Rick Alexander-The thin line between life and work

The thin line between life and work


The last time I published a blog, it was on Friday the 13th of March and it was about Friday the 13th. That day seemed to be the tipping point for the coronavirus crisis. That afternoon, our corporate office announced our work-from-home initiative and it sounded so ominous at the time. I wasn’t sure how I’d feel about working at home, but so far, so good! Many of our colleagues at our station and other stations have now been originating their shows remotely from their home studio, but the type of show we do daily; live, local and very intense, requires that we do it at the MIX95.1 main studio every day. But immediately after, we head home to prepare our next show and finish the rest of our daily work .


With all of this working at home, I think it is more important than ever that we separate work life from home life. In the past, we’ve largely achieved this distancing between our work  and home lives by our commute and our dress. Some people have one-way commutes of an hour or more! I’ve been fortunate. I have not had a drive to work longer than 15 minutes for most of my working life. But that has always been long enough for me to distance my work from home. Most of us separate our work from home life by what we wear. When we get home, many of us immediately ditch our work garb: the uniform, scrubs, dress clothes, boots or heels for sweats, jeans, shorts, tee-shirts and flip-flops.


The change of clothes really doesn’t necessarily have to be that dramatic to be effective. My grandfather, who I’ve written about in a past blog and who was a professional engineer, wore a suit and white shirt every day of his life. EVERY DAY! But yet, when he’d come home from work, he’d hang up his suit jacket, take off his tie, roll up his shirt sleeves and trade his dress shoes for slippers. That is how he separated work from home. It was all the separation he needed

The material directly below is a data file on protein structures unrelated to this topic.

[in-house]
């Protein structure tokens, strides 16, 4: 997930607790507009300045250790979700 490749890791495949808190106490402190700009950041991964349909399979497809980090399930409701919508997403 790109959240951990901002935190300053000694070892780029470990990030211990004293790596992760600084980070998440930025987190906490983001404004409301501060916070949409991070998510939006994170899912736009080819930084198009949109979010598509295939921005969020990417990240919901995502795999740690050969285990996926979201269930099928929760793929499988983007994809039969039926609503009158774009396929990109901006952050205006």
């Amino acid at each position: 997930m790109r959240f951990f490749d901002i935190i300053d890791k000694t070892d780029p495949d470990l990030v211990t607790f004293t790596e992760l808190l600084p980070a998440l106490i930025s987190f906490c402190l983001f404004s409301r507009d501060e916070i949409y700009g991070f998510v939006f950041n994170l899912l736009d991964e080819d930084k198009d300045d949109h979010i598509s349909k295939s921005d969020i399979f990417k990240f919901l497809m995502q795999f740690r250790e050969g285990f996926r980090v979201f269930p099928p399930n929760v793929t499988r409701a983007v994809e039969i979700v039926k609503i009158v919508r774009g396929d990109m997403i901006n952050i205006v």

Some of us separate work from home by our routines. We may hit the gym, run errands, pick up  the kids or dinner. About twenty or more years ago, the separation between work and home started to shrink. It all began with email, then spread to cell phones and texting. Instant messaging, Skype, Facetime, Google Hangouts, GoToMeeting and now the popularization of Zoom has blurred the thin line between life and work. It doesn’t help  matters that most every resource we need is now available virtually. Think Google’s G Suite.


During  this coronavirus, We’ve all heard many tales of people’s new, temporary work-at-home paradigm. Folks not showering or shaving, people working in their pajamas or without any pants at all. We’re fortunate to have all this advanced technology to keep some sense of production during this stressful time. But to paraphrase Seinfeld’s George Constanza, if “work” George continues to collide with “home” George ,”home” George will cease to exist.  And we desperately need them both!



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